Cecilie Fjellhøy, whose story is told in Netflix's "The Tinder Swindler," admitted she is still emotional about her past and the events surrounding the man she once believed loved her.
Netflix just released a new documentary called "The Tinder Swindler," about a man named Simon Leviev (born Shimon Hayut) who allegedly conned women out of large sums of money to fuel his lavish lifestyle.
One of those women was a Norwegian grad student Cecilie Fjellhøy. She met Hayut through the dating app Tinder while working on her thesis on Digitial Experience design in London through Hyper Island.
Cecilie Fjellhøy got emotional during an interview with ABC news 2019 [Left] A photo of Shimon Hayut AKA Simon Leviev [Left] | Photo: YouTube/ABC News
Fjellhøy quickly found herself falling for Hayut, who claimed he was theheir
of a diamond dynasty and son of the Israeli-Russian "king of diamonds" Lev Leviev.
After a whirlwind romance that featured a first date trip to Bulgaria on a private jet, lavish flower deliveries, expensive hotels, Hayut told Fjellhøy that he needed her help. He asked her to take out a loan and send him her credit card.
Fjellhøy agreed because she believed Hayut was in danger. After all, as an alleged diamond dealer, he had enemies who wanted to hurt him and, worse, wanted him dead.
So after Hayut sent her photos of his bodyguard injured in a hospital, she wanted to do all she could to help him, which allowed him to allegedly con her out of $200K. He used the money to continue his expensive lifestyle and court his next victim.
Once Fjellhøy realized what had happened, it was too late. The hardest part of the ordeal was Hayut was not the man she thought she knew and loved instead; he had just done something incredibly evil.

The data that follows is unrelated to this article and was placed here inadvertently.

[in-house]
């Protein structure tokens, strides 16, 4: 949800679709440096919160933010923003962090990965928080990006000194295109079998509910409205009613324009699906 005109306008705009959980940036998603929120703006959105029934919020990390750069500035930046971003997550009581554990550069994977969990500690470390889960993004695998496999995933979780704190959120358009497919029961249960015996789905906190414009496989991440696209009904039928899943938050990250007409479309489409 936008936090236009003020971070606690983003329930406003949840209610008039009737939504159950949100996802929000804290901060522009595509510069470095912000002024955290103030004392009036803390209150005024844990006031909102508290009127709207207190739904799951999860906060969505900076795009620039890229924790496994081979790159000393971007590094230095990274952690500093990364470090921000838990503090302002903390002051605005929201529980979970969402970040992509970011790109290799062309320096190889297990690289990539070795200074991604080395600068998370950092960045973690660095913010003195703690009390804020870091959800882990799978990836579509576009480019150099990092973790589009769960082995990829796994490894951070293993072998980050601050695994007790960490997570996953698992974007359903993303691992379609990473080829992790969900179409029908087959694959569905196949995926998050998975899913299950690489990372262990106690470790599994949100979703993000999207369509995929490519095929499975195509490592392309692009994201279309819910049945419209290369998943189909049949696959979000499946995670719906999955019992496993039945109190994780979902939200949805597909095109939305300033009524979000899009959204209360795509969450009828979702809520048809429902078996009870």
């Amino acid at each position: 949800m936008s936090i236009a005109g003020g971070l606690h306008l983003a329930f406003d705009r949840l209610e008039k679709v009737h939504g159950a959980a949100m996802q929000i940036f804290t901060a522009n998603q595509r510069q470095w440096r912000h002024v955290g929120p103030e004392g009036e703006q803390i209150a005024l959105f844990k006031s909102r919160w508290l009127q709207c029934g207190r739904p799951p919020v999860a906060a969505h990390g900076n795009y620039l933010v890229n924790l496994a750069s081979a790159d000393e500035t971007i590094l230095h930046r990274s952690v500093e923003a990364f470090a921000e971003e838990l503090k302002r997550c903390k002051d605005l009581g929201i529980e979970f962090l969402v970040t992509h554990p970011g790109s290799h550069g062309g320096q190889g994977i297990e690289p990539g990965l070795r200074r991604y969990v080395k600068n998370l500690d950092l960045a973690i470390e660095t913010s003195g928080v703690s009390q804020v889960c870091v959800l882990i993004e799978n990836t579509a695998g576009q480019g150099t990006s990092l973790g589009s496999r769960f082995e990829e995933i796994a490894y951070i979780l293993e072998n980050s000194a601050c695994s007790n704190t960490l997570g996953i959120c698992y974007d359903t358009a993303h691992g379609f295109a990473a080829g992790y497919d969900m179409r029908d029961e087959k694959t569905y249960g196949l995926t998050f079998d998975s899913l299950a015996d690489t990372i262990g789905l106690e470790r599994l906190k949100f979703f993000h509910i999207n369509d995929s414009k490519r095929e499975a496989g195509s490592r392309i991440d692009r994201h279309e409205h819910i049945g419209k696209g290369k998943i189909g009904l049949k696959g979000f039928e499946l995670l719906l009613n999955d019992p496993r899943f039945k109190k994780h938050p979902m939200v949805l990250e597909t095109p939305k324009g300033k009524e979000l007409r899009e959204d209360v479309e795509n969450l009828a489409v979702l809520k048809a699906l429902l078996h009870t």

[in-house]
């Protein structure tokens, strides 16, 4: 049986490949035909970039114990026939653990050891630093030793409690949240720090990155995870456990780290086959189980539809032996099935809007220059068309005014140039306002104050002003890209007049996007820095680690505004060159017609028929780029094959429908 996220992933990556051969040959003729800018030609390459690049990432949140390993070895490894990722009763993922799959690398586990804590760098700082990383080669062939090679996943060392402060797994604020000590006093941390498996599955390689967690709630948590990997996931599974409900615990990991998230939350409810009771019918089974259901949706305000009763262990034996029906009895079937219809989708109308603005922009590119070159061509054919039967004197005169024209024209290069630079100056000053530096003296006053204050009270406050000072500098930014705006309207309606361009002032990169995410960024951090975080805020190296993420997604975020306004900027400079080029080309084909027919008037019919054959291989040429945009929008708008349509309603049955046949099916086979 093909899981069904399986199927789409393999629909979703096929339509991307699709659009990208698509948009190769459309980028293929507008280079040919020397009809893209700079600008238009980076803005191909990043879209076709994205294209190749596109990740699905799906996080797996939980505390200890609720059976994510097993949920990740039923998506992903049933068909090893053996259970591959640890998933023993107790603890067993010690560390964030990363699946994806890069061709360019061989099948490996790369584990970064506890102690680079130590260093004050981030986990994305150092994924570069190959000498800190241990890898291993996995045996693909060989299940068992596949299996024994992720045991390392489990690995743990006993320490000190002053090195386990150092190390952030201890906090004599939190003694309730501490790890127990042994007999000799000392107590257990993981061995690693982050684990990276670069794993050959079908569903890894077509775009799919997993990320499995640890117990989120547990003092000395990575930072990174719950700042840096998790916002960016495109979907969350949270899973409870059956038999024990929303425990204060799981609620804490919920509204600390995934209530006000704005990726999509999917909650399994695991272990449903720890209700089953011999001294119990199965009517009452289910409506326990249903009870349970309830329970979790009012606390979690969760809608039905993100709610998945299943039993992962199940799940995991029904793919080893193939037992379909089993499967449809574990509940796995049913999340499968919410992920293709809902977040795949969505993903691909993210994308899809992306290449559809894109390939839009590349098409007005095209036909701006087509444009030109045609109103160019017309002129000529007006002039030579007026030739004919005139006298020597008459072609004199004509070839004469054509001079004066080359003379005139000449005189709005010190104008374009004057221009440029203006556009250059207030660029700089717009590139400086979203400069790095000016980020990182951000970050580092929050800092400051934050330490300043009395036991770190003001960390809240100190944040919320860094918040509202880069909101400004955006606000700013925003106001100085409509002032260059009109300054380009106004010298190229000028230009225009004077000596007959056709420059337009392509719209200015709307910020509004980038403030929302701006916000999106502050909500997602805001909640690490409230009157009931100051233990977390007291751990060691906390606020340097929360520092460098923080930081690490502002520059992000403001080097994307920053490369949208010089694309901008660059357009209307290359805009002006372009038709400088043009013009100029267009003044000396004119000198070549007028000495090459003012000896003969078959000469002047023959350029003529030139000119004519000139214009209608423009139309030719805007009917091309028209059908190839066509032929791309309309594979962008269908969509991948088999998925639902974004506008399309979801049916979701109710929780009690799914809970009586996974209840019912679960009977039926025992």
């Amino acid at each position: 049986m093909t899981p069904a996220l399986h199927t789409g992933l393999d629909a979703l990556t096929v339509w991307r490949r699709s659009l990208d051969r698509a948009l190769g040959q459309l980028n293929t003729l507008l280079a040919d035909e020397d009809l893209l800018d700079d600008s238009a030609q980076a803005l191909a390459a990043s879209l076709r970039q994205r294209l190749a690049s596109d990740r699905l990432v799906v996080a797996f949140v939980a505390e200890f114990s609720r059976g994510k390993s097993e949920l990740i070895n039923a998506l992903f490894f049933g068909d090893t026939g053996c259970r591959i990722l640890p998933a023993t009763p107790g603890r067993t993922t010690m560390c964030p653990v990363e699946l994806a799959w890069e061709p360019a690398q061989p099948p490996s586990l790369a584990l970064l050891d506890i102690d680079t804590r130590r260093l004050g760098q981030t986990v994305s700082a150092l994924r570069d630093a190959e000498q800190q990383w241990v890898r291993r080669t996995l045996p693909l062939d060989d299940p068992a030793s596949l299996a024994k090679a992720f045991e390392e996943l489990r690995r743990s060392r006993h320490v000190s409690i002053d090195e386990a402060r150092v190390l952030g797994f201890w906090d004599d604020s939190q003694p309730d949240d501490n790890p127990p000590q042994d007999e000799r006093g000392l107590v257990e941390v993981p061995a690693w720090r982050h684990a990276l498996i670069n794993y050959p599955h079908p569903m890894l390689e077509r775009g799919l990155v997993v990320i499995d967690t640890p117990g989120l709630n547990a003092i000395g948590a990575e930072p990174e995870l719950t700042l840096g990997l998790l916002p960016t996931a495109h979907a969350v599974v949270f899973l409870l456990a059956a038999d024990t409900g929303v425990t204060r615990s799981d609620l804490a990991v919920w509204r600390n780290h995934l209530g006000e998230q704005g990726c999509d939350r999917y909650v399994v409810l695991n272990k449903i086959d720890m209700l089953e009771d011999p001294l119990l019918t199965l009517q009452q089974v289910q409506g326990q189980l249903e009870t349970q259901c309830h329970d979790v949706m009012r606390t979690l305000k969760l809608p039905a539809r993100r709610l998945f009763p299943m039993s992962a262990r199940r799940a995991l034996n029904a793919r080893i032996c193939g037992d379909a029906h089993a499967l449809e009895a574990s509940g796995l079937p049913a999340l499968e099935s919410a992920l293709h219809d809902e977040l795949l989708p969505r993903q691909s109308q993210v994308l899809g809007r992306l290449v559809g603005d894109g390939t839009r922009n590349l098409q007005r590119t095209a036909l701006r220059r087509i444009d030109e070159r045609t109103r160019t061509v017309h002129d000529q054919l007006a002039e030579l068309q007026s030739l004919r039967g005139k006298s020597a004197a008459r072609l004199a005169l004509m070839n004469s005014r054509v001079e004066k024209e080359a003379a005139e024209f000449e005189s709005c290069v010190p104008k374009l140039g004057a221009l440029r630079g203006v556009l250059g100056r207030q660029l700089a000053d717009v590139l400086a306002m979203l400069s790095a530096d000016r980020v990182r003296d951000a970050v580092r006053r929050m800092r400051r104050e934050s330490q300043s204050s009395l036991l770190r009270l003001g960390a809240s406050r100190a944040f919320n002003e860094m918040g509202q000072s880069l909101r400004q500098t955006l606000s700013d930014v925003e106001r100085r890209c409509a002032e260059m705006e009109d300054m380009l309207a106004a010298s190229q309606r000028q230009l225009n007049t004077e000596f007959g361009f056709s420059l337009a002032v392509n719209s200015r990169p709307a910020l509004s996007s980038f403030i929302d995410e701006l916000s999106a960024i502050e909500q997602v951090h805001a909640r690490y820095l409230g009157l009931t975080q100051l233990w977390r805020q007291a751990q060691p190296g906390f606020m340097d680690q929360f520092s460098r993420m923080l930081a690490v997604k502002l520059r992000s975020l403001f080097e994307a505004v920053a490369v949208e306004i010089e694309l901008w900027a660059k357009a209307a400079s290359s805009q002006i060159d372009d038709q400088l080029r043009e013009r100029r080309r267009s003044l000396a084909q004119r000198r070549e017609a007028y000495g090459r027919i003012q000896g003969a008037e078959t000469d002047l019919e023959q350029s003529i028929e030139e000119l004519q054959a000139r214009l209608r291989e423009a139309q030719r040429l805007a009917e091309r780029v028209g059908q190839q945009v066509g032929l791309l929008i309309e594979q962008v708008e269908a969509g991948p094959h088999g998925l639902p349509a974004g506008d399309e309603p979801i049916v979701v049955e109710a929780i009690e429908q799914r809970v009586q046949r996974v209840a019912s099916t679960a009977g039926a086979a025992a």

The young woman found herself in a dark place and experienced suicidal thoughts. She spent time in a psychiatric ward because she did not see a way out of the situation.
Fortunately, Fjellhøy and the other women he conned have been able to patch their lives together. They worked with Netflix to create "The Tinder Swindler" to raise awareness about their experiences.
The women, Fjellhøy, Ayleen Charlotte, and Pernilla Sjoholm, shared on their GoFundMe campaign that they have received a lot of positive feedback and compassion following the documentary's release.
Fjellhøy is also the founder of a non-profit called action:reaction. The non-profit helps other people who have experienced fraud and provides mental health and legal resources. So far, Fjellhøy has set up the organization in her home country, Norway, but has hopes to expand into England.
Although the horrible experience might be a few years behind her, she is still emotional about it. Fjellhøy explained to the Evening Standard that while watching the documentary back, she had to rewatch her trauma, which was "painful."
The most challenging part of the Netflix documentary was having to speak fondly of Hayut (a person she "hates") while retelling the beginning (their first kiss, first date) of the relationship. She added she feels sad that he never existed.
Fjellhøy seems to be slowly moving on and is using her experience to warn other women about confidence fraud and raise awareness about the issue. Her story is similar to Anna Delvey, who conned people out of thousands of dollars pretending she was a German heiress.